In Suriname each narrow, elongated plantation bordered a waterway since roads in the countryside didn’t exist, and today this still typifies some of the former plantation regions. Under the Dutch, more than 700 plantations flourished (mostly sugarcane and a bit of coffee) thanks to slaves and, after the abolition, contract laborers from Java and India.
A Boat Trip with Cynthia McLeod
The Sweet Merodia belongs to Cynthia McLeod, a Surinamese author known for her historical novels on Suriname’s plantation history (e.g. The Cost of Sugar and The Free Negress Elisabeth). The boat measures 82 by 18 feet, slightly larger than was the size of slave ships.
Today there are about 40 visitors on the Sweet Merodia whereas the similar-sized slave ships carried 300-400 slaves, who were literally stacked in the holds of the ships, Cynthia points out. This is one of the typical details in her stories that help me visualize the reality of those days.
Not surprisingly, she has many of those details to share. To write her historical novels she researched the maritime archives in the Netherlands (town of Middelburg), where everything with regard to Suriname’s colonial history is kept.
The Plantations of Rust en Werk, and Frederiksdorp
As we sail up the Commewijne River Cynthia narrates her stories about the distinct differences between slavery in Suriname and other countries (among which the US), the good and the bad things done by Dutch governors, captivating stories about love, hatred and conspiracies among salt-water slaves (as newly arrived slaves were called), maroons (runaway slaves), plantation families and foreign powers.
Plantation Rust en Werk (Rest and Work) is one of Suriname’s handful of plantations still productive in the 21st century. It consists of a ranch with 7,000 cows and a shrimp farm. As we walk the grounds to take a look at the crumbled graves of the plantation founders, the Crommelin family, we pass noni bushes. The whose light green, bulgy fruits are popular their medicinal and nutritious values, and a growth market for Rust en Werk.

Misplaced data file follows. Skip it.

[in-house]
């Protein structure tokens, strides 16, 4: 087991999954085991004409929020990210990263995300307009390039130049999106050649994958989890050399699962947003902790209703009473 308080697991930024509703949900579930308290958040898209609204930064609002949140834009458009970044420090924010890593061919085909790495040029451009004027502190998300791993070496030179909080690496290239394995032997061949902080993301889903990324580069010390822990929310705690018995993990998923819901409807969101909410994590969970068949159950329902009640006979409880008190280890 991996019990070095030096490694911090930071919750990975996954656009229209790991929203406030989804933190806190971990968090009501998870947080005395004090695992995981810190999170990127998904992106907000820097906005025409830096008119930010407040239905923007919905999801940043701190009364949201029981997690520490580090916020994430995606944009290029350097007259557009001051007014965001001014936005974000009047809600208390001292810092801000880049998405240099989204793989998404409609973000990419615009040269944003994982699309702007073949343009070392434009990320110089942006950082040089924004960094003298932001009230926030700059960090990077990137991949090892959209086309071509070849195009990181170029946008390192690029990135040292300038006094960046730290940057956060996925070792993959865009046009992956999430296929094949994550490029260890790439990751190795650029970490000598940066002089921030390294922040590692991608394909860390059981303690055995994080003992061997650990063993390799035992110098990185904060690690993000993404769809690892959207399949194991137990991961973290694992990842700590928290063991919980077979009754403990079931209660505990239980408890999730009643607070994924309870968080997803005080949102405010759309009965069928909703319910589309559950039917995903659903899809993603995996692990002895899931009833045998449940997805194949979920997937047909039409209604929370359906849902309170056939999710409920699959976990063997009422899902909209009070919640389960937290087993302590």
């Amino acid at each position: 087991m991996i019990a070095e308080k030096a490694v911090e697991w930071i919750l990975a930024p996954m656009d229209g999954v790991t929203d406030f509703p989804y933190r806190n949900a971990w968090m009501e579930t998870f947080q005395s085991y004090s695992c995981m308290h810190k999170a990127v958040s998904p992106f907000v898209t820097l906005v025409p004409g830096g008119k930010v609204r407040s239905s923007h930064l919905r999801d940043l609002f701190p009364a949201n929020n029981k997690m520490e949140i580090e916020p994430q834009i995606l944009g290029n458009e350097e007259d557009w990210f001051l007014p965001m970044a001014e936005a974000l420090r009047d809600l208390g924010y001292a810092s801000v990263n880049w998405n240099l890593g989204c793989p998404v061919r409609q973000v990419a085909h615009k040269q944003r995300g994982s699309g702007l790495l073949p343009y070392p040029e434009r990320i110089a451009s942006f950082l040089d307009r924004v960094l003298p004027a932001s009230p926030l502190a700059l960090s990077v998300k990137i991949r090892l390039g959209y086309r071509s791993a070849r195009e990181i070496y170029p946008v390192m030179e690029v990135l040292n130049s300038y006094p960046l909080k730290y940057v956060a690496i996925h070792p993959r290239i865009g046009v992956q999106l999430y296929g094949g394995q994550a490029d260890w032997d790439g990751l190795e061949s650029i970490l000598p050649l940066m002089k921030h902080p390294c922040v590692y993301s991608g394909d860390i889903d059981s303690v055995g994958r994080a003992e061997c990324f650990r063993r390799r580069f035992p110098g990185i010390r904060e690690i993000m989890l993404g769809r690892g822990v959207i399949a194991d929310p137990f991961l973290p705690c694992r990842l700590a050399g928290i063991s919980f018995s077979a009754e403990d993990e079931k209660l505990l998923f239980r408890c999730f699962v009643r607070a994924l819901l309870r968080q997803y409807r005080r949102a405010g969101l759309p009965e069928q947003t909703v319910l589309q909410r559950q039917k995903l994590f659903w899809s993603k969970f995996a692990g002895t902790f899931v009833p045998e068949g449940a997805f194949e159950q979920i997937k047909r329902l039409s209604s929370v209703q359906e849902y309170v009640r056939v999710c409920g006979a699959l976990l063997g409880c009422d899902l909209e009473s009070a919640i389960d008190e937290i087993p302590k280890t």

The Plantation of Frederiksdorp (1760) was known for its coffee and cacao production. The drying floor is still intact. After the abolition of slavery, the plantation was left to go to ruin until Ton and Marianne Hagemeijer bought it in the 1980s. They restored part of the buildings to their former glory, among which the police post, prison cells, the family doctor’s residence and the director’s home.
The red-roofed, white clapboard buildings with contrasting dark-green windowsills surrounded by tropical gardens now house a small, upscale guesthouse.
The Children’s Home of Sukh Dhaam
As the Sweet Merodia cleaves the chocolate brown river lined by a green wall of overgrown plantations reclaimed by nature, we enjoy a coffee and tea with cake, stroop (Surinamese lemonade), and a typical local lunch consisting of rice, kouseband (a type of vegetable) and chicken.
In 1918-1919, the Spanish Flue hit Suriname, killing thousands. The Community of Moravian Brethren founded an orphanage for Hindustani children: Sukh Dhaam (‘House of Happiness’) We stop to chat with the children, no longer limited to Hindustanis, who love to show visitors around. The boys’ quarters have recently been renovated, of which they are incredibly proud.
Orphanages no longer exist in Suriname, but there is still a need for children’s homes like Sukh Dhaam, which offers a home to children from socially deprived families.
The children’s home is “on” Alkmaar. In Suriname you don’t live in a village but “on” a village, which I find one of those fascinating reminders of Suriname’s history. In the early days, people lived “on the Alkmaar Plantation”. The word “plantation” is gone, but “on” Alkmaar – or any other village that replaced a plantation – has remained.
- Tours are in Dutch but on request Cynthia McLeod organizes tours in English for groups. Another option is to make friends with a Dutchman or Surinamese who’ll translate for you along the way).
- Departure is from the dock at Anton Dragtenweg 8 (across from the Residence Inn), north of Paramaribo. It can be reached by taxi.
- Tip: wear comfortable shoes to walk the plantations and bring sun lotion, a hat and, of course, your camera.
- Enjoy these stories about Suriname as well, or find Suriname stories on our Landcruising Adventure website.
- Bradt Travel Guides has a guidebook on Suriname (buy here).
I follow a winding trail along the slopes, which demands a bit of clambering over slippery rocks. I pick another handful of those juicy blackberries along the path, which constitute my breakfast. At a stream, I strip and lower myself into one of the shallow pools sheltered by rocks. Water of 100º degrees (40 degrees Celsius) flows down my shoulders, which is bliss in the crisp temperatures of dawn. Continue reading